Comparing Auto Loans: Learn the Basics
You can save a lot by shopping around for the best auto loan. But trying to compare loans can be confusing. Different lenders offer different kinds of loans and loan features, use different terminology and charge different fees. And the lowest monthly payment doesn’t necessarily indicate the best or the least expensive loan.
But there is an easy way to make apples-to-apples comparisons. Focus on a few key attributes and see how the loans stack up against each other on those points. You’ll soon find the loan with the most favorable combination of rates and features.
Here are some of the measures you should take into account:
- The total up-front fees and charges. It really doesn’t matter whether the lender calls them loan origination fees or processing fees. What matters is the total cost to you, the borrower. And that’s easy to compare – just itemize and add up the fees and charges for each loan.
- The annual percentage rate (APR). This number includes the interest rate on the loan plus all lender fees and charges, and represents the true annual cost of the loan to the borrower, expressed as a percentage of the principal of the loan. The lower the APR, the better. The federal Truth in Lending Act requires all lenders to calculate APR the same way and to disclose it in bold print on every consumer loan agreement. It’s a much more revealing way of comparing two loans than the interest rate alone. Comparing APRs may show that a low-interest loan with high fees and service charges actually is more expensive than a loan with a higher interest rate and low or no additional fees and charges.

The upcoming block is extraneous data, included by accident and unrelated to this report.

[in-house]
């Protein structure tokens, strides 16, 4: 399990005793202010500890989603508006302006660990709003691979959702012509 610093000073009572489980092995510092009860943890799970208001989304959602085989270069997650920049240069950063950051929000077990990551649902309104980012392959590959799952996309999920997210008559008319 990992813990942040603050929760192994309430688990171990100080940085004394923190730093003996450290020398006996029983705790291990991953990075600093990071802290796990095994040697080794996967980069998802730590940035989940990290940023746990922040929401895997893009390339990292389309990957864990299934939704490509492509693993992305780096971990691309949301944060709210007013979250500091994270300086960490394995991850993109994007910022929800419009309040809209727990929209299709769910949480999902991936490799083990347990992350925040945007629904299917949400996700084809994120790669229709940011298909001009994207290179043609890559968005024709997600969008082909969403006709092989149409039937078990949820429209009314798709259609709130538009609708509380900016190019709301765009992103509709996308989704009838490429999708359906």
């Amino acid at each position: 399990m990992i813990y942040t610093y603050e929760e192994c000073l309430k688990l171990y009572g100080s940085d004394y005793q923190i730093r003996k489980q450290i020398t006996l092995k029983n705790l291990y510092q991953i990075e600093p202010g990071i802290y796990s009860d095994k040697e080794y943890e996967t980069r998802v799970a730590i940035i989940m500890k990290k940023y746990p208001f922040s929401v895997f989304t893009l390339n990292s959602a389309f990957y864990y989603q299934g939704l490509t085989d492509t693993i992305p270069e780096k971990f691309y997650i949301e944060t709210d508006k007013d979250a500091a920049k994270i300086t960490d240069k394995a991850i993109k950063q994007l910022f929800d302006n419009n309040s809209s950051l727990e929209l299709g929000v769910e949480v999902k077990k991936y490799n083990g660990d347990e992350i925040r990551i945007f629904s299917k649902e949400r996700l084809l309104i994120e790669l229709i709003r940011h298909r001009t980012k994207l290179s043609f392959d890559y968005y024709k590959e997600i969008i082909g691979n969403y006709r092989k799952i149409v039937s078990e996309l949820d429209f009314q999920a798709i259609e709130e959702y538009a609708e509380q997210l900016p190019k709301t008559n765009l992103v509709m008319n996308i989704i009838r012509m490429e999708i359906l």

- The total cost of the loan, or the sum of all the monthly payments you will make plus all fees and charges. This is a better way to compare the cost of two loans than monthly payments, because it captures fees and charges plus total interest charges over time. A $10,000 loan at 6.5 percent interest amortized over 60 months will carry a lower monthly payment than the same loan at the same rate amortized over 36 months. But the total cost of the 60-month loan will be greater, because you will pay much more interest. If possible, avoid longer-term auto loans. Because a car depreciates very quickly in the first year or two you own it, from there on in you may owe more on your loan than the car would fetch at resale.
- Prepayment privileges. If you are able to pay down your car loan faster than anticipated with extra monthly payments, you can save plenty in interest. Compare any prepayment privileges attached to different loans to see how many extra payments you’re allowed per year – the more the better. If a loan doesn’t have a prepayment privilege, see if you can negotiate one.
- Early-discharge penalties. Check out the interest penalties different loans impose if you pay off the entire loan early. Many lenders require you to pay the total interest charges remaining until the loan’s original maturity date. Others may charge a set penalty, such as three months’ worth of interest. The best loan is the one with the lowest penalty.